Thursday, June 7, 2018


Judge not, and you will not be judged; condemn not, and you will not be condemned; forgive, and you will be forgiven....  Luke 6:37

Do not be conformed to this world, but be transformed by the renewal of your mind, that by testing you may discern what is the will of God, what is good and acceptable and perfect.  Romans 12:2

See to it that no one takes you captive by philosophy and empty deceit, according to human tradition, according to the elemental spirits of the world, and not according to Christ.  Colossians 2:8

The Facebook post from a rabbi friend startled me: a news story about a Dallas church whose promotional flier for a summer series on "Dangerous Isms" included Judaism. For a moment, I thought it might be an attention-getting tactic to remind us of the power of faith being dangerous to the power of evil. 

But the bald accusation was true. The events in the series were on Denominationalism, Pessimism, Islamism, Materialism, Atheism, Liberalism, Alcoholism, Emotionalism, and Judaism. The obvious intent was to consider each of these to be a negative threat to a Christian existence.  

Fliers were left on neighborhood doors, causing much anxiety for people who saw the message as a threat, not an invitation. The local media quoted a response from the church's minister: "We are not here to criticize or be antagonistic toward people and to beat them down". 

The response from a local Muslim leader was: "It just makes people scared and anxious about the world around them when people who normal are painted as dangerous", and suggested that there are more productive ways to discuss differences among religions. 

Community groups are trying to set up some communication between the church and other religions in an effort to raise awareness and defuse the negative impact this has had on the community.  

As Christians, we enjoy the ultimate privileges of our faith, and we take on the heavy responsibility of Christ's mission at the same time. We are to be like the Samaritan who ministered to another human regardless of faith.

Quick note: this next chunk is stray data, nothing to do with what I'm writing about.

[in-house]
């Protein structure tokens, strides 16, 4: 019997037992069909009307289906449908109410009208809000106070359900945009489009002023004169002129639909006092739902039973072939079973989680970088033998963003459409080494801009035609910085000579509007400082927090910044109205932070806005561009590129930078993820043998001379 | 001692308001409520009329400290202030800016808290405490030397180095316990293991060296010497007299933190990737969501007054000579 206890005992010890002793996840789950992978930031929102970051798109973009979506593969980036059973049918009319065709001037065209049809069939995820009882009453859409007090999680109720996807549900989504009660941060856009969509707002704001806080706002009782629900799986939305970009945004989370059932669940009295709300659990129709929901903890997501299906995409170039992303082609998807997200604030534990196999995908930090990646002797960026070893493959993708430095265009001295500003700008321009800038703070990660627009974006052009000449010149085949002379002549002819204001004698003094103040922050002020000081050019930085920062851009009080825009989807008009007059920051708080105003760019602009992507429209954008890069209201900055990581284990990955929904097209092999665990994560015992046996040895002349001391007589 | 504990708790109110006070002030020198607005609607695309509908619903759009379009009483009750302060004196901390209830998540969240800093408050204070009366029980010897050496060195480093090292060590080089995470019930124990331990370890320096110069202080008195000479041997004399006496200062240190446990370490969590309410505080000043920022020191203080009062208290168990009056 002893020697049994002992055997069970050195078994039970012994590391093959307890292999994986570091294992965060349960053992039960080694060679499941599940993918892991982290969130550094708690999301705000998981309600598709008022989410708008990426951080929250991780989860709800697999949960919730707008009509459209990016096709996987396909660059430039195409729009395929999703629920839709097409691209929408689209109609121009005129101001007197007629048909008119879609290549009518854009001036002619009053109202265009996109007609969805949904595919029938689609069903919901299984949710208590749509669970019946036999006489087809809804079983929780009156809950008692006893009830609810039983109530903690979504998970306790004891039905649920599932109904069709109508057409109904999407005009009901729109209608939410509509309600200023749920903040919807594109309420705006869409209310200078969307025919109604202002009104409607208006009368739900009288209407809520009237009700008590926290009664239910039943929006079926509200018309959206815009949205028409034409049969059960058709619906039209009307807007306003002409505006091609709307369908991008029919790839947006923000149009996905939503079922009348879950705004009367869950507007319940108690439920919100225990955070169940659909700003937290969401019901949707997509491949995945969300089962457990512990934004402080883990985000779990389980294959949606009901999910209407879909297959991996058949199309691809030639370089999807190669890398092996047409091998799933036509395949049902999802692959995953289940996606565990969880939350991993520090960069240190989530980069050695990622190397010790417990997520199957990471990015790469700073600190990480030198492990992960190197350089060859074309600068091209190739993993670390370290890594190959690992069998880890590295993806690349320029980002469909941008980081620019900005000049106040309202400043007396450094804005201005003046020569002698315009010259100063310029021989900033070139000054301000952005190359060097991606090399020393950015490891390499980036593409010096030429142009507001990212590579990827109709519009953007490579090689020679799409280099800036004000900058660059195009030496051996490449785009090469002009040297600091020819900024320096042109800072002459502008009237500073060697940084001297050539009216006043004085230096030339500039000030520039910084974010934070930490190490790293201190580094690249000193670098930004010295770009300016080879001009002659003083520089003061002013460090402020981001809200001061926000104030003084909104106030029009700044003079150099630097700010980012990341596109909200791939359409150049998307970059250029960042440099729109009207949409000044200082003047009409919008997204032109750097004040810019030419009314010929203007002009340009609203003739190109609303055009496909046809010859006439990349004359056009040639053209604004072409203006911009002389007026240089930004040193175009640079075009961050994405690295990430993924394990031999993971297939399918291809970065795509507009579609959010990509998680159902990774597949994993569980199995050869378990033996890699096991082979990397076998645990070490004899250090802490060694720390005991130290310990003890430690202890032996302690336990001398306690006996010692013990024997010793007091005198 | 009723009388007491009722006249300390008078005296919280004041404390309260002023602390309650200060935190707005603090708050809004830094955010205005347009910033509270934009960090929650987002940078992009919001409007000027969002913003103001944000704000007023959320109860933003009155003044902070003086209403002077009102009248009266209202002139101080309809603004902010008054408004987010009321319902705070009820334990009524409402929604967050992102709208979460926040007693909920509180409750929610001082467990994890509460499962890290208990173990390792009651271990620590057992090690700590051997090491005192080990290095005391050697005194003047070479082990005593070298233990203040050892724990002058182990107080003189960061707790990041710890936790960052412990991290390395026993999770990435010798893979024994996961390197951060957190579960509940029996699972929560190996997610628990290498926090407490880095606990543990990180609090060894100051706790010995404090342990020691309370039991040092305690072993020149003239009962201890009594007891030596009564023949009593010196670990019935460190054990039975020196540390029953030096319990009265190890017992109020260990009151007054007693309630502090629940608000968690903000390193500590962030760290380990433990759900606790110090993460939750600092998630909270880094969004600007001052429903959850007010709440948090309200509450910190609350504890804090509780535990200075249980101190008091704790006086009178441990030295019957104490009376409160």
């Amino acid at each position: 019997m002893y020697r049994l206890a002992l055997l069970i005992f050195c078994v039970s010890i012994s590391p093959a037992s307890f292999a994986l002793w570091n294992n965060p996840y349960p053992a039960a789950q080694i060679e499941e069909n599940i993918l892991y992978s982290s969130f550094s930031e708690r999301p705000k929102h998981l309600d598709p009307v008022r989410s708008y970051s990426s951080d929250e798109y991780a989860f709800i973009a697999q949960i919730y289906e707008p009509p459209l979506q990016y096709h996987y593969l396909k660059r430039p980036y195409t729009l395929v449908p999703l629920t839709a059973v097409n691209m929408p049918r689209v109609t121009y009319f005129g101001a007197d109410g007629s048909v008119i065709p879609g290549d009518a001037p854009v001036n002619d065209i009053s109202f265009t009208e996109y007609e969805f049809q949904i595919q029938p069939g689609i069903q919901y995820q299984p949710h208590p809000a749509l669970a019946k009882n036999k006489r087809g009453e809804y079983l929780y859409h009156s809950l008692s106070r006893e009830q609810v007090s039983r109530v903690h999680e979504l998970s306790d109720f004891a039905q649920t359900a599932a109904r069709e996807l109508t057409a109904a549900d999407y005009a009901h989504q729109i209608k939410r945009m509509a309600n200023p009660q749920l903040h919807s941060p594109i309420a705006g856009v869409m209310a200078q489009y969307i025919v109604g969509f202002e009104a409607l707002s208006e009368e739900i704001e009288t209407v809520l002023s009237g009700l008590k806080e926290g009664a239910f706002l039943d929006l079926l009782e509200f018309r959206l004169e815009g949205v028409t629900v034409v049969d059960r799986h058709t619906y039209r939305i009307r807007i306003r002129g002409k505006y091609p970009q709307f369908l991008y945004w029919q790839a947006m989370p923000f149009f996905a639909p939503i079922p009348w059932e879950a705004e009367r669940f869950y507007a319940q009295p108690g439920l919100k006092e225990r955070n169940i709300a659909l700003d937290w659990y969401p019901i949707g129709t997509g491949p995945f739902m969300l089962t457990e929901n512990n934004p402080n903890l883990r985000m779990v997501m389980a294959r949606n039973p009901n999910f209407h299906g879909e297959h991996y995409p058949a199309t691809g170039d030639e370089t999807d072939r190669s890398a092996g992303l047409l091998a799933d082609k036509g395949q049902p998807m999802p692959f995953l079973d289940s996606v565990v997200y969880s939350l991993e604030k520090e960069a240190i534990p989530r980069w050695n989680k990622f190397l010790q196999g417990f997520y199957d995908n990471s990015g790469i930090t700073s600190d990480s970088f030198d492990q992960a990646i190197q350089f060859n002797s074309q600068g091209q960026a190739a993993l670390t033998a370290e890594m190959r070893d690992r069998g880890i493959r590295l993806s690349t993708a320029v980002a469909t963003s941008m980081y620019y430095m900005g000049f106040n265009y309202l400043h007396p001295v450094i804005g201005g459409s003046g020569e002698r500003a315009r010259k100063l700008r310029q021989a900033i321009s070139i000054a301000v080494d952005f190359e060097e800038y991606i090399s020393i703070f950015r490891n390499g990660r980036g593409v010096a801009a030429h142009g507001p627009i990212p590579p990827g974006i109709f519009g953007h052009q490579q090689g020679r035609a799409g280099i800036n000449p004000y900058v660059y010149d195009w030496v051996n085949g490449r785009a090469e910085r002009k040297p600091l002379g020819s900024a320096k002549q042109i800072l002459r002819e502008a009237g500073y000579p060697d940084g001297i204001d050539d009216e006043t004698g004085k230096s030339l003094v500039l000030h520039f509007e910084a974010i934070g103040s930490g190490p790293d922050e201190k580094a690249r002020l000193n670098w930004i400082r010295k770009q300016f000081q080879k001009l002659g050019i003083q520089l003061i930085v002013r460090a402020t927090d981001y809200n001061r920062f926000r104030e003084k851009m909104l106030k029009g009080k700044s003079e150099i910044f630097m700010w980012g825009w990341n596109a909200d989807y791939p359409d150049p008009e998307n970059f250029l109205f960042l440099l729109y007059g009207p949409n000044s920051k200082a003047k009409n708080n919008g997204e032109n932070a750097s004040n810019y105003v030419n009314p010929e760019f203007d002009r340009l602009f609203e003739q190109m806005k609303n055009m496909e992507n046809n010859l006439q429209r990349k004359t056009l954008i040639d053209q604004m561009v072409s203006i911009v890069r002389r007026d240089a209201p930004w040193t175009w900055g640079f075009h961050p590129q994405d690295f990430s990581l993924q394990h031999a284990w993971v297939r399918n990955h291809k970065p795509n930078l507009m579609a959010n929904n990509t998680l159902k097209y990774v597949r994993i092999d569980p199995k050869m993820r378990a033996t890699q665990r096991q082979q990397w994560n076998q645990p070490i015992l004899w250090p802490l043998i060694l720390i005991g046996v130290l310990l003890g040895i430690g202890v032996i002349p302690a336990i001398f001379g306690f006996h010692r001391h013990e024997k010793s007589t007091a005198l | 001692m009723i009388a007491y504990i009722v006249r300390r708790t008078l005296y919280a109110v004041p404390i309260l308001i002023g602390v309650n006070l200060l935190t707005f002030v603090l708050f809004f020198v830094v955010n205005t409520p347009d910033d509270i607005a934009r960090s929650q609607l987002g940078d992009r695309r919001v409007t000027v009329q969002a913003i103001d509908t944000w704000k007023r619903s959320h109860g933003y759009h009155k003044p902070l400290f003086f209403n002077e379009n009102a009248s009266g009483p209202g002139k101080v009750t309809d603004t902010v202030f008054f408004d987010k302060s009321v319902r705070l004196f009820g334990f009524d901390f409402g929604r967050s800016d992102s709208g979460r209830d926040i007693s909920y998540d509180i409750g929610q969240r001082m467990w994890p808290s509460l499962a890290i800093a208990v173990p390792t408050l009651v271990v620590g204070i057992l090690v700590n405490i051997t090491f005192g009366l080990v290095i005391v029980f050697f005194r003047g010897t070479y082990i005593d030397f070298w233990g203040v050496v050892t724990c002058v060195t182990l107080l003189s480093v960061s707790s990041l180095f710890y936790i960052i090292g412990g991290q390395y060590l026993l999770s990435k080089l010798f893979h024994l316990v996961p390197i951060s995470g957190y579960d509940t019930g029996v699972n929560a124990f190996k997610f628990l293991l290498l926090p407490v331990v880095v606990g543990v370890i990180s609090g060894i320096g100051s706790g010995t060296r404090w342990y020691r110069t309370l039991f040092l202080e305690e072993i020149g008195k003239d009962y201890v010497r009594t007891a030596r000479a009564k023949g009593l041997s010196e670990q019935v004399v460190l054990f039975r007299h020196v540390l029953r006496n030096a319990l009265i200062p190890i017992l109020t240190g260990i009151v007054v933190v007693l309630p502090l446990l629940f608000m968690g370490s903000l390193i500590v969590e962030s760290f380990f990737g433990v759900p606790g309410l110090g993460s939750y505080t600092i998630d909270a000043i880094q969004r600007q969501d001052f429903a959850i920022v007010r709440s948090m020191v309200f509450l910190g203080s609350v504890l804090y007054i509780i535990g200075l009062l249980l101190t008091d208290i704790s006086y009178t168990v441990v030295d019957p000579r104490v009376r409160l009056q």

My rabbi friend's synagogue houses a space where local Muslims can worship safely. This illustrates to me the perfect way we invite people to be part of our faith community. Many churches have outreach programs to extend to all members of their communities, and to people throughout the world. This is evangelism in action.  

We are in a period of time when Christianity has been betrayed by so many who profess to be part of it. We should expect great things of ourselves through the grace of God, and we should fully exert the power of our faith in our lives to shine for everyone around us. But when we defend something from a narrow point of view as being part of our duty to Christ, we are working to extinguish the very faith that feeds us. 

I hope that positive things come from the response to the flier that alarmed people far beyond the community that first read it. Perhaps it will awaken a desire for more exchanges that will benefit the movement of people coming together to protect and support one another, instead of feeling hurt by the dangerous exclusionism of a misguided interpretation of faith.

This prayer is by Thomas Merton:

O God, we are one with you. You have made us one with you. You have taught us that if we are open to one another, you dwell in us. Help us to preserve this openness and to fight for it with all our hearts. Help us to realize that there can be no understanding where there is mutual rejection. O God, in accepting one another wholeheartedly, fully, completely, we accept you, and we thank you, and we adore you, and we love you with our whole being, because our being is your being, our spirit is rooted in your spirit. Fill us then with love, and let us be bound together with love as we go our diverse ways, united in this one spirit which makes you present in the world, and which makes you witness to the ultimate reality that is love. Love has overcome. Love is victorious. Amen. 

Mollie Manner

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